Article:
I knew when I put the DVD in the shopping cart with the plastic storage bin that the DVD was going to slide under the storage bin. I knew that I would forget about the DVD once it disappeared under the storage bin, and I knew that I would neglect to pay for it.
I said to myself, “You’re going to forget about that DVD and be accused of shoplifting by the little old lady that guards the door at the Walmart.”
I did and I was.
I knew that Conner was going to be stung by the bumble bees that darted hither and thither among the herb plants.
"Conner,” I said, “You’re going to get stung by that bumble bee if you touch it.”
His eyes narrowed and his determination hardened.
“Don’t do it, buddy. I mean it. Don’t grab that . . . bee.”
He inched closer to the bees his hands clenching and unclenching. “Conner, you’re going to be sor . . .” I closed my mouth and saved my breath, because I am fifty plus years old and I know when a kid is about to get the snot stung out of him by a bumble bee.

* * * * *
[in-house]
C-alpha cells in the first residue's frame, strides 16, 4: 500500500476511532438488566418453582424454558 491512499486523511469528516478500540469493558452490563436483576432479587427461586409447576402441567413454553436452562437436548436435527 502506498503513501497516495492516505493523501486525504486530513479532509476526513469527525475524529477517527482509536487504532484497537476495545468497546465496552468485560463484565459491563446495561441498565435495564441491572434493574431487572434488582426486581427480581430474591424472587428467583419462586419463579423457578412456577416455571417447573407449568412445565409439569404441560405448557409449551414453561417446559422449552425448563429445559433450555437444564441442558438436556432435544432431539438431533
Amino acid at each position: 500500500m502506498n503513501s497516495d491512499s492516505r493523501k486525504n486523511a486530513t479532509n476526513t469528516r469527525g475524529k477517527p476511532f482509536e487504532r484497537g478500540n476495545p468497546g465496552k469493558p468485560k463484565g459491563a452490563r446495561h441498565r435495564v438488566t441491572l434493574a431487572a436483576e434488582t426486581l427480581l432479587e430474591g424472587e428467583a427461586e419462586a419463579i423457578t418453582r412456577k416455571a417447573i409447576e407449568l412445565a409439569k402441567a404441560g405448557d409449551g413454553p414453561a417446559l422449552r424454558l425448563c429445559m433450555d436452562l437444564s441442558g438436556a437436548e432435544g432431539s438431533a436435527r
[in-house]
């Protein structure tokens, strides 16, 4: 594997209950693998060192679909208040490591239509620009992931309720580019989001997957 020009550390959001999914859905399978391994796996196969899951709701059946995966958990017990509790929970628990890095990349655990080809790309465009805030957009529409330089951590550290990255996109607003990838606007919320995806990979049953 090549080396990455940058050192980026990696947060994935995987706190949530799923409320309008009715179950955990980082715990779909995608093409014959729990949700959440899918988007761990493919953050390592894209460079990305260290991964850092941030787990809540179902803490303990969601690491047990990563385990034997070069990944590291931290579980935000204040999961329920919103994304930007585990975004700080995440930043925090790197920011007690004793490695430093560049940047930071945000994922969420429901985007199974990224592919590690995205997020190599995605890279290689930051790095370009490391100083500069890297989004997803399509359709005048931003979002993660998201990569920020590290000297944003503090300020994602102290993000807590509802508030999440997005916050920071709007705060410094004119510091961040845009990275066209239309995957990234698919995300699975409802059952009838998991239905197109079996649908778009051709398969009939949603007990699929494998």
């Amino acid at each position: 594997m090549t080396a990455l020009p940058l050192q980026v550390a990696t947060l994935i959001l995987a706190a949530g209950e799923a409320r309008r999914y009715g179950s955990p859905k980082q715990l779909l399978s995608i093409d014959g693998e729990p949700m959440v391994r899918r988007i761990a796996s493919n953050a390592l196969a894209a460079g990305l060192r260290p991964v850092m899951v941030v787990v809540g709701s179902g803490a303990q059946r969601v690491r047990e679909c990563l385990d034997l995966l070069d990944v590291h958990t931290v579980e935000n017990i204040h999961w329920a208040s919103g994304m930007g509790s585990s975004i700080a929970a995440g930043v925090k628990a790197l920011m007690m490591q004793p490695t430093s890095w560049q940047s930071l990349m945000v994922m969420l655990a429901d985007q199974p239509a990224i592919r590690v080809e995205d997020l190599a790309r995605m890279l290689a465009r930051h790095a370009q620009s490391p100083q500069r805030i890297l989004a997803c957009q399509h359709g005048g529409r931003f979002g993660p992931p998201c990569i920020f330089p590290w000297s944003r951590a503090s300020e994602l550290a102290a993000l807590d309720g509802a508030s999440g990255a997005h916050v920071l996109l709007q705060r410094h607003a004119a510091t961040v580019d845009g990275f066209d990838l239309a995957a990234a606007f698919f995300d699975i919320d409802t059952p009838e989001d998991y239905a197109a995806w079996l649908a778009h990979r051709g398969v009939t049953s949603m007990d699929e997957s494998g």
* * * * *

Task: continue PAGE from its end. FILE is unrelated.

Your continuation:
I knew, and he did.
“Sherwood, don’t you think having an extra bottle of propane on hand might be a good idea to prevent grilling emergencies? You know, just in case?”
My husband’s eyes narrowed and his resistance hardened. I knew that he would not be purchasing an extra bottle of emergency propane, and he didn’t. So when he ran out of gas for the grill at Conner’s birthday party, with approximately seventy-two people standing around with their hotdog buns open and their mustard crusting over, I realized that being right all the time reeks. It’s a useless talent.
Better to spend your days ignoring people and do what ever you want to do anyway—like the government.
Linda (Told You So) Zern